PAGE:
Cafe culture is coming to Pontefract town centre with £100k scheme

A café-style culture is set to be created in the heart of Pontefract town centre.

By Julie Marshall
Tuesday, 1st March 2022, 1:35 pm
Coun George Ayre, Coun Matthew Morley and Paul Cartwright, chair of Pontefract Civic Society
Coun George Ayre, Coun Matthew Morley and Paul Cartwright, chair of Pontefract Civic Society

Bars, cafes and restaurants will be able to put tables and chairs outside for customers to use throughout the day and into the evening.

There will be funding available for businesses from Wakefield council’s Welcome Back Fund to buy equipment such as tables and chairs and they will be fully supported to apply for licences to allow them to expand outside.

New planters, better street signage and decorative lighting will be installed.

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An artist's impression of how Ropergate will look.

Ropergate will still be fully accessible to traffic, but on-street parking will be removed. Visitors will still able to access parking at the nearby Newgate North and Newgate South car parks, which has two hours free parking.

Coun Matthew Morley, Wakefield Council’s cabinet member for planning and highways, said: “This scheme will be a huge boost for local businesses in the area who have told us they are keen for more outside space. The aim is to create a more pleasant atmosphere where people can grab a coffee with friends or enjoy an evening meal and we hope it will increase visitors to the area - giving the local economy a much-needed boost.”

Coun George Ayre, Wakefield Council’s deputy cabinet member for planning and highways, said: “The plans for Ropergate are part of our vision for the regeneration of Pontefract town centre, creating a place people can be proud to call home.”

Paul Cartwright, chairman of Pontefract Civic Society said: "This trial from the council’s highways team is a positive opportunity to respond to the changing nature of town centres and in particular the increasing number of cafes and bars on Ropergate - and there’s more on the way.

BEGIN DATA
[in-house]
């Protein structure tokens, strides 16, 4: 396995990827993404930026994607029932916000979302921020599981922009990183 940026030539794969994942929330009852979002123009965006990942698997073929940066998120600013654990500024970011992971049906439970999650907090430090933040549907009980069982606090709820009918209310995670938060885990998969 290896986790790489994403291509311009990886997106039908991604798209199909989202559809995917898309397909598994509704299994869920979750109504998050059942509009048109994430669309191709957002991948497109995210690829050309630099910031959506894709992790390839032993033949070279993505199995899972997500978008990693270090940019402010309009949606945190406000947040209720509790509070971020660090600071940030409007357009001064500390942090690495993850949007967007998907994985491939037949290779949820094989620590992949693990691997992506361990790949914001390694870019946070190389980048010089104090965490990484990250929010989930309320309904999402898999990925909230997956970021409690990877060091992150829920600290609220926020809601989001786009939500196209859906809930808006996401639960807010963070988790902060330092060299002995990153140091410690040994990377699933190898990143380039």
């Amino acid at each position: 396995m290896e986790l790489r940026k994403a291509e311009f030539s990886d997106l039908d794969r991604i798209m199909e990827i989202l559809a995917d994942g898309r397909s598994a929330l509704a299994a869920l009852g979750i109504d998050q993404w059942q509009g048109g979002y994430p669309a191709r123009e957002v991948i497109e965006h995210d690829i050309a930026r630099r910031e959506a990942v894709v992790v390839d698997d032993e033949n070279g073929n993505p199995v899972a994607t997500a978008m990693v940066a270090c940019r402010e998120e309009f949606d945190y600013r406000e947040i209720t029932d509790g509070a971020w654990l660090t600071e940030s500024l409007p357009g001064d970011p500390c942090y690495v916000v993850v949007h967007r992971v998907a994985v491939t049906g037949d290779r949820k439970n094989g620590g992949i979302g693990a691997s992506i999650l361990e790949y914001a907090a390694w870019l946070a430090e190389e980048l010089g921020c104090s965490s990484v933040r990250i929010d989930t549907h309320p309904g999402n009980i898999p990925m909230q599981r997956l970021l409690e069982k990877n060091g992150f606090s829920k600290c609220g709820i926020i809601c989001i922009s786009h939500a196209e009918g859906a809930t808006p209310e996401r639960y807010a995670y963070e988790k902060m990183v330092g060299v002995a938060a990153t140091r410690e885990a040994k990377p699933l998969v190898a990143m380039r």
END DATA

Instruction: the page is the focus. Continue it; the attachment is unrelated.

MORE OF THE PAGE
An artist's impression looking down Ropergate.

"The whole ambience of the street will change, and car parks with level access to the precinct are close by. We are pleased that our request has been accepted for a drop off/collect bay to support businesses and customers who need it."

It is expected that the £100k scheme will open on March 9. The road will be closed for three days, from March 6-8, to allow for the improvements to be made.

The Council is utilising an experimental order to introduce these changes. The order lasts for a maximum of 18 months and can be ended early if necessary.

Officers will review the scheme every six months and residents are able to submit their views, and learn about other work on the Pontefract Masterplan, by visiting www.wakefield.gov.uk/regeneration/the-towns/pontefract/ropergate.

The Ropergate scheme is part of a wider plan for Pontefract town centre which includes improvements in Horsefair which will re-connect the town centre with the castle and make it easier to walk, cycle and use public transport

A short survey conducted by the Express last summer when the plans to partially pedestrianise Ropergate were first mooted, revealed mixed reactions among business owners.

Darren and Alison Cox of Jolly’s cafe said they would welcome the scheme.

They have a small number of tables outside the cafe for customers to use all year round.

But they said the pavement and road are so narrow that when a delivery wagon drives down the street it can be just inches away from those sitting there.

Lucy Millard of clothes boutique The Wardrobe was all in favour and said that it would revitalise the area, adding: “It would improve the look of the area and bring it to life: make it a destination rather than somewhere to just drive to and then leave."

Ms Millard thinks that there is really no reason to have parking as there are plenty of car parks just a few minutes walk away.

But Mandy Rowland of Hair By Neil feels that stopping parking will damage her business.

She said that her elderly customers in particular like the fact that they can park outside, particularly in the winter when walking to a car park in the dark is an intimidating prospect.

Chris Walker of Ego hair salon agrees.

He is also concerned that the businesses on the right hand side of the road have no rear access for deliveries and that his clients like the fact that they can just pop in and out.

Paige Chester of pet food supplier The Raw Emporium says losing parking outside her shop would devastate her fledgling business.

“I opened up two weeks before the first lockdown and chose this location because of the parking.

“We are doing really well and have a huge customer base but they can sometimes collect up to 100kg of frozen dog food and there is no way that can be carried to even the nearest car park.

“We are a small family business and, although we offer a delivery service that is limited to Saturdays."